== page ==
Awards & Prizes

Mozel Charitable Trust Research Funds

Research funding is available from the Jewish Studies Program from the Mozel Charitable Trust. Students may use grants of up to $2000 to: participate in an archeological dig, study Hebrew or another Jewish language, further their thesis work, or undertake an independent research project.

To apply, students should:

1) Send a letter to the Jewish Studies Program (email: by the beginning of the third week of fall, winter, or spring term

2) Include a letter of support from a Dartmouth faculty member who is knowledgeable about the project

3) Include a detailed budget



The Gary H. Plotnick '62 Memorial Prize

This prize will be awarded for the best essay or research paper written by a student in any of the courses offered by the Jewish Studies Program during the academic year. The prize may also be awarded for a submission on a Jewish Studies theme that may have been written for a course other than one offered by the Jewish Studies Program. The selection of the prize winner and the amount of the award will be determined by the faculty associated with the program. If there are no qualified student papers in any year, the faculty may decide not to award the prize.

The deadline is the May 1st.  Spring term papers will be eligible for the following academic year. 

History of Gary H. Plotnick 

Gary Plotnick came to Dartmouth following his graduation from the Horace Mann School in New York.  A history major, Gary was an accomplished student-athlete.  He initially pursued a pre-med academic interest, but later decided that business was a greater calling.  At Dartmouth Gary showed his athletic skills leading his fraternity, Pi Lambda Phi, to intramural championships in football and softball, a precursor to athletic talents he later developed in golf and tennis. 

Following graduation, Gary enlisted in the Naval Reserve, flying missions for the anti-submarine service.  He entered his family's shoe-manufacturing business and led its growth to a highly successful international company with factories in Italy, Brazil and the Far East.  He was asked to give advice to Congressional committees on international trade and the US balance of payments challenges. 

Gary carried his Dartmouth experience with him for the rest of his life.  He continued his love of learning with a voracious appetite for a wide variety of information, including history, Judaism, current events and the wonders of the English language.   Friends and family often received his hand-written notes or clippings with his commentaries in the margins and his impatient demands that they had to read and understand the articles.  If people ever used a word improperly, they would be corrected or, worse, sent to a dictionary or a book on English Usage to figure it out independently.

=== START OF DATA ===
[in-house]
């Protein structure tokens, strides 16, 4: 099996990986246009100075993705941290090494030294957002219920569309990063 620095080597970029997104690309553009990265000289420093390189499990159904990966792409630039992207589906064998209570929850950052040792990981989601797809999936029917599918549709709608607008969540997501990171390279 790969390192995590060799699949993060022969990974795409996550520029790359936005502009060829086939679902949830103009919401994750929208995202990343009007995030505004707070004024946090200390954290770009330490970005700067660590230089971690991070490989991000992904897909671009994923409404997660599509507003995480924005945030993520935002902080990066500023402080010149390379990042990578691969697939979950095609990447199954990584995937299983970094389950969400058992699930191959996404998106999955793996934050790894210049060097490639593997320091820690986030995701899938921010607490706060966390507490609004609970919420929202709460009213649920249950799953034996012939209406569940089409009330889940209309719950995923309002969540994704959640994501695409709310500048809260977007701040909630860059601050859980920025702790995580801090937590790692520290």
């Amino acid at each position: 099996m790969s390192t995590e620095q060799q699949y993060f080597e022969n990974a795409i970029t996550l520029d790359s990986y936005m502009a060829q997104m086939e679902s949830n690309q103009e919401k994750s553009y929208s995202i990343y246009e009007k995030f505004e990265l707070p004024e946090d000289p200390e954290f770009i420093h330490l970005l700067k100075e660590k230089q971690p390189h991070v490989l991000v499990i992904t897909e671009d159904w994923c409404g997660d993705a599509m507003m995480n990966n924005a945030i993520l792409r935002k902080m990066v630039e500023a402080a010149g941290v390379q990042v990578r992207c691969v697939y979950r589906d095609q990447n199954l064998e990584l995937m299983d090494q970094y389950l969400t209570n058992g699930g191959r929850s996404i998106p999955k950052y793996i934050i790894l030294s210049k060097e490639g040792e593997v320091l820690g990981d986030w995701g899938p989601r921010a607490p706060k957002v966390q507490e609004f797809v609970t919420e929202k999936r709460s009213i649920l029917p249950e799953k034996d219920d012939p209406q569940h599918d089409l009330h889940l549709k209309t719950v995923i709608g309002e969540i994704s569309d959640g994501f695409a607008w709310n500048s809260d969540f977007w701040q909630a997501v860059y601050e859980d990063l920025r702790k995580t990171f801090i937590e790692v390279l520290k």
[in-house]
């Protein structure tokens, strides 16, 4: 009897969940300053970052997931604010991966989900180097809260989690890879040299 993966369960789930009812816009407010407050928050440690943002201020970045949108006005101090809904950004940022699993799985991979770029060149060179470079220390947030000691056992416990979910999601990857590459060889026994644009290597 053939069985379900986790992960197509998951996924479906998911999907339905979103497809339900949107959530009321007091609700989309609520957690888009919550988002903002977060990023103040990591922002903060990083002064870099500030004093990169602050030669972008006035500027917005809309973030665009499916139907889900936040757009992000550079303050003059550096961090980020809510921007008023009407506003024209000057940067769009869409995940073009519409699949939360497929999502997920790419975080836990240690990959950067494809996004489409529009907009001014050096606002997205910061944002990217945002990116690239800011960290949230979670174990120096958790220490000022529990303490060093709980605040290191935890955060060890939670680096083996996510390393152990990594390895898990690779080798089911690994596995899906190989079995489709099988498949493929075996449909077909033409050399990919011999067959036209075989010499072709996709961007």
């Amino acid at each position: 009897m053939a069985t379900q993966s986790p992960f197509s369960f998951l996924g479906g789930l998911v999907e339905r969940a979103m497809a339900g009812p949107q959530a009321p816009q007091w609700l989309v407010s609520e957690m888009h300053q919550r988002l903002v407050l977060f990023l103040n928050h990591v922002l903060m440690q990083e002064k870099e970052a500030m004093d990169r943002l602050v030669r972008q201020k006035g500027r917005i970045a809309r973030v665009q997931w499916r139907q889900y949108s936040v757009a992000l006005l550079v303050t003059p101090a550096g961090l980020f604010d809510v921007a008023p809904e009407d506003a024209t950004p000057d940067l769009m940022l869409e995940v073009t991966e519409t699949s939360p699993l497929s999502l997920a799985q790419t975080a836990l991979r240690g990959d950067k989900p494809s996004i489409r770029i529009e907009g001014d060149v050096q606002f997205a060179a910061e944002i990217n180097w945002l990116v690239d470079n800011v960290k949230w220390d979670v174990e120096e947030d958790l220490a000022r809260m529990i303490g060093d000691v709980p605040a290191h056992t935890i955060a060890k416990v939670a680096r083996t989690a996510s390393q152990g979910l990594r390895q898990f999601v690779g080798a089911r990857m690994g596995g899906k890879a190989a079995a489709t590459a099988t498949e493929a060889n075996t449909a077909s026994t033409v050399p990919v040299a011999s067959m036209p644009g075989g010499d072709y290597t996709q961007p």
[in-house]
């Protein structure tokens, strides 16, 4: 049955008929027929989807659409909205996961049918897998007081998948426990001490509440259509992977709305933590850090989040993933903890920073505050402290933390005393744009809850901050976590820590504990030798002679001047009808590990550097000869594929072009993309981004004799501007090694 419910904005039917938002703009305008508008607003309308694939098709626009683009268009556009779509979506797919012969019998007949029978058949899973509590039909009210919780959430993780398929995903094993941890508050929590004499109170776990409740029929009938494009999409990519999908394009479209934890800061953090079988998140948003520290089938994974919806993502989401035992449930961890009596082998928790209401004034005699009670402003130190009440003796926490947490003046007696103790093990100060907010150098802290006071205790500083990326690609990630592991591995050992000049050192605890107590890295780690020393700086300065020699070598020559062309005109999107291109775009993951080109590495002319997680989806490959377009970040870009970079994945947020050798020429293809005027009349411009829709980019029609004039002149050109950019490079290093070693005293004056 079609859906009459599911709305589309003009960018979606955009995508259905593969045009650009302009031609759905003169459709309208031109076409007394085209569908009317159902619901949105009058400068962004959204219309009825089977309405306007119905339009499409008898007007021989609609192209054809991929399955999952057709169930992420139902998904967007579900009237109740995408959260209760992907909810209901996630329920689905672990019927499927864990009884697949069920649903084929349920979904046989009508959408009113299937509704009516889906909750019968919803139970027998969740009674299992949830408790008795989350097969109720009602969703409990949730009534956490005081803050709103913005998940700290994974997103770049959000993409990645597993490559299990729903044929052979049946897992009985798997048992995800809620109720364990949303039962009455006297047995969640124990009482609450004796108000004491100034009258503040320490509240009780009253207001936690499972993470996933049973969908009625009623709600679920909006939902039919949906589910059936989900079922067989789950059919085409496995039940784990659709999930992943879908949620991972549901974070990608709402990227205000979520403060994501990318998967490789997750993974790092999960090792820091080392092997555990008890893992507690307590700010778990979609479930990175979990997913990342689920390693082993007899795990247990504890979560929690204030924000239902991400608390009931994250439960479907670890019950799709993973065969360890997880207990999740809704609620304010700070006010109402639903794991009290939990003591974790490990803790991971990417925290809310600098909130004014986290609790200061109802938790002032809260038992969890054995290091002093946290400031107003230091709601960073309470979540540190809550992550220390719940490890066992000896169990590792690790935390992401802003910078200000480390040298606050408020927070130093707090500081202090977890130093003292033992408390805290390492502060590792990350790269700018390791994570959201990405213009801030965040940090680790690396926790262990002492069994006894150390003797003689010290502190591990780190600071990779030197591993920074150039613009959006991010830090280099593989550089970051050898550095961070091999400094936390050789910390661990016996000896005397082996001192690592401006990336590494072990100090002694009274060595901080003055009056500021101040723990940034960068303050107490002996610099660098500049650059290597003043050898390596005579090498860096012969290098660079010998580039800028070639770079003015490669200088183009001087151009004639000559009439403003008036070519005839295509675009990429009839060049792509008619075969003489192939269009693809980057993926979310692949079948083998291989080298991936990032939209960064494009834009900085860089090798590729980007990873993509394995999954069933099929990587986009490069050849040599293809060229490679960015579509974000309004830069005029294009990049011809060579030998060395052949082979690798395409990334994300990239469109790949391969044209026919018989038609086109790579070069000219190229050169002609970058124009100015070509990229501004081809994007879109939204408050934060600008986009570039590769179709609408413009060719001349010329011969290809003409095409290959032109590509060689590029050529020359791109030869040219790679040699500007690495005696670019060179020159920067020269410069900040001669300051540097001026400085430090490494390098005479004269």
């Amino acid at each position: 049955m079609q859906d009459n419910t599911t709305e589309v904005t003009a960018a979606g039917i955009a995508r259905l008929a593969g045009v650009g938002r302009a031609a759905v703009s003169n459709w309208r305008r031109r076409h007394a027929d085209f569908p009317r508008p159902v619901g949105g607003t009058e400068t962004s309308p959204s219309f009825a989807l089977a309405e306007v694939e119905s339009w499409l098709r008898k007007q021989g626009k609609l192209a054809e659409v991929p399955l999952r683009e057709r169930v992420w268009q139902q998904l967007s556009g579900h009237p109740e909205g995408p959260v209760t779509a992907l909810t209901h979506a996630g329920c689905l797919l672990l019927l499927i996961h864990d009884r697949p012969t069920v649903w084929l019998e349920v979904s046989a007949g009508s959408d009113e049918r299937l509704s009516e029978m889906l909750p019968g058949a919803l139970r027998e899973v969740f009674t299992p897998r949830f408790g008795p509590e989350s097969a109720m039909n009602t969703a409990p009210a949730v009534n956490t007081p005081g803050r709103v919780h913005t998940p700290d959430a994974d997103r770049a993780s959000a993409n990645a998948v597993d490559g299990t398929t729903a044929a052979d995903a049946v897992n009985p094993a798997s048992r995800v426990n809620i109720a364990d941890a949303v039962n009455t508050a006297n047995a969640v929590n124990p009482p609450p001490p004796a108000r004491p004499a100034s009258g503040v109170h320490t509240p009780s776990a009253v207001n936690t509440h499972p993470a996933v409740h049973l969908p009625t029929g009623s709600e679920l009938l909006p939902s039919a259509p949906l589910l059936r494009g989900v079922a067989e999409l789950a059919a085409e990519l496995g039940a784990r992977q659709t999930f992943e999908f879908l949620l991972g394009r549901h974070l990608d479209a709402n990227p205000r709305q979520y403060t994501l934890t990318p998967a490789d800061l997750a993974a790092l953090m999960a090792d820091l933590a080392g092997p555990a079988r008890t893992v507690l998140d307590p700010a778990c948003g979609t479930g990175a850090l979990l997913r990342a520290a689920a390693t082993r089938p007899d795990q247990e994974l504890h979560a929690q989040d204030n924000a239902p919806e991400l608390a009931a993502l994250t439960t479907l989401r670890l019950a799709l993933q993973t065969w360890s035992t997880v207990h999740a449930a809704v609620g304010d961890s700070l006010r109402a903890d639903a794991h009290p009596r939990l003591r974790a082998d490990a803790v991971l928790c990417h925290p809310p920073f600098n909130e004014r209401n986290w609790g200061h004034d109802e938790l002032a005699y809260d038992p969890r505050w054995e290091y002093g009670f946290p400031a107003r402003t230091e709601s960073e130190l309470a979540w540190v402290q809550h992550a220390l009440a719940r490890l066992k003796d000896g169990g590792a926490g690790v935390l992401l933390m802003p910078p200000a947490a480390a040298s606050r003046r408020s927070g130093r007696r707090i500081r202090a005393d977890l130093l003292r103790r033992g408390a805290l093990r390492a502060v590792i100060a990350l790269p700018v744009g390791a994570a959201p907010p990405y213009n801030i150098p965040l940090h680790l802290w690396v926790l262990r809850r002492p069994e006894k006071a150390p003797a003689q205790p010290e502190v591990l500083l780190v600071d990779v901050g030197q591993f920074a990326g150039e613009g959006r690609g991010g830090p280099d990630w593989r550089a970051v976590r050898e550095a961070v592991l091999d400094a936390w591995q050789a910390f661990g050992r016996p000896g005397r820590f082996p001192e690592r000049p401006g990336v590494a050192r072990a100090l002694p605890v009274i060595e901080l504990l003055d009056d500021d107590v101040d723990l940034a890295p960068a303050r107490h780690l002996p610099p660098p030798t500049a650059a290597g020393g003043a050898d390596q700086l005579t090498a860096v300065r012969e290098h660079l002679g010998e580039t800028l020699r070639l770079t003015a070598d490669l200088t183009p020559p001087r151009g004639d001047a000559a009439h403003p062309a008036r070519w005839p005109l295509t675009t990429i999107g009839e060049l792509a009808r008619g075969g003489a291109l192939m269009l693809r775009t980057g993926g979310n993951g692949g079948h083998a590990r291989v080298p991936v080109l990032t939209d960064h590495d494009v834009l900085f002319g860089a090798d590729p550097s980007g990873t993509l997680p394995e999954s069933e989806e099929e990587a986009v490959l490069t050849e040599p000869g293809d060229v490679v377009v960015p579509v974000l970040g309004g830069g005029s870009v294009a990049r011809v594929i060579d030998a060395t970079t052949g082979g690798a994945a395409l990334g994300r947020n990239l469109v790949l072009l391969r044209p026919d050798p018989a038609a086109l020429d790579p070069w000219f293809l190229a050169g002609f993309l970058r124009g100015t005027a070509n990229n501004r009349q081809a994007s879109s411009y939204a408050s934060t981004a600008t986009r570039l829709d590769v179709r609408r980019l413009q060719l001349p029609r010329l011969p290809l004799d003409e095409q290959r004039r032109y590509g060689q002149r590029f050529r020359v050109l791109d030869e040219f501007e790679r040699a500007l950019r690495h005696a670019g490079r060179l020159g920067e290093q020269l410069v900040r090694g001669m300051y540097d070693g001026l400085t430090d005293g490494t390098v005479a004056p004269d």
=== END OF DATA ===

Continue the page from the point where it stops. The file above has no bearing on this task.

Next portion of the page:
Jewish tradition and the State of Israel, where he had spent time as a teenager, were of primary interest to Gary.   He led the effort to raise funds to build a YM-YWHA in Bergen County, NJ, insisting that it adhere to Sabbath, Holiday and dietary laws.  He also ensured that it contain a library to develop the mind as well as a gym to develop the body.   Many other Jewish causes in Israel and locally also benefited from Gary's philanthropy.

Gary was also the perennial Social Chairman.  He was the "go to" guy for organizing mini-reunions, road trips or any festive occasion.  He was the first to arrive and the last to leave because he would not want to miss a minute of a good time. 

When he passed away at the age of 57, Gary had been married to the former Margaret(Peggy) Harris, a gifted artist and decorator, for 32 years.   His spirit was shining as their daughter Jennifer and Gregg were married, and it continues to shine on his grandchildren, his namesake Garrett and Nina. 

Funds for the Gary H. Plotnick '62 Memorial Prize in Jewish Studies were donated by Gary's family and his friends to perpetuate his commitment to Jewish education and humanitarian causes through talented Dartmouth students. 

Summer Stipends

The Jewish Studies Program offers summer financial support for students engaged in research on topics related to courses offered in the Jewish Studies Program. Grants range up to $1,000. Letters describing the nature of the research, plus a budget, are due each year by the third week in May and should be directed to:

Jewish Studies Program
Reed Hall, Room 207
HB 6221

Students who receive funding will be asked to submit a report of their research after it is completed.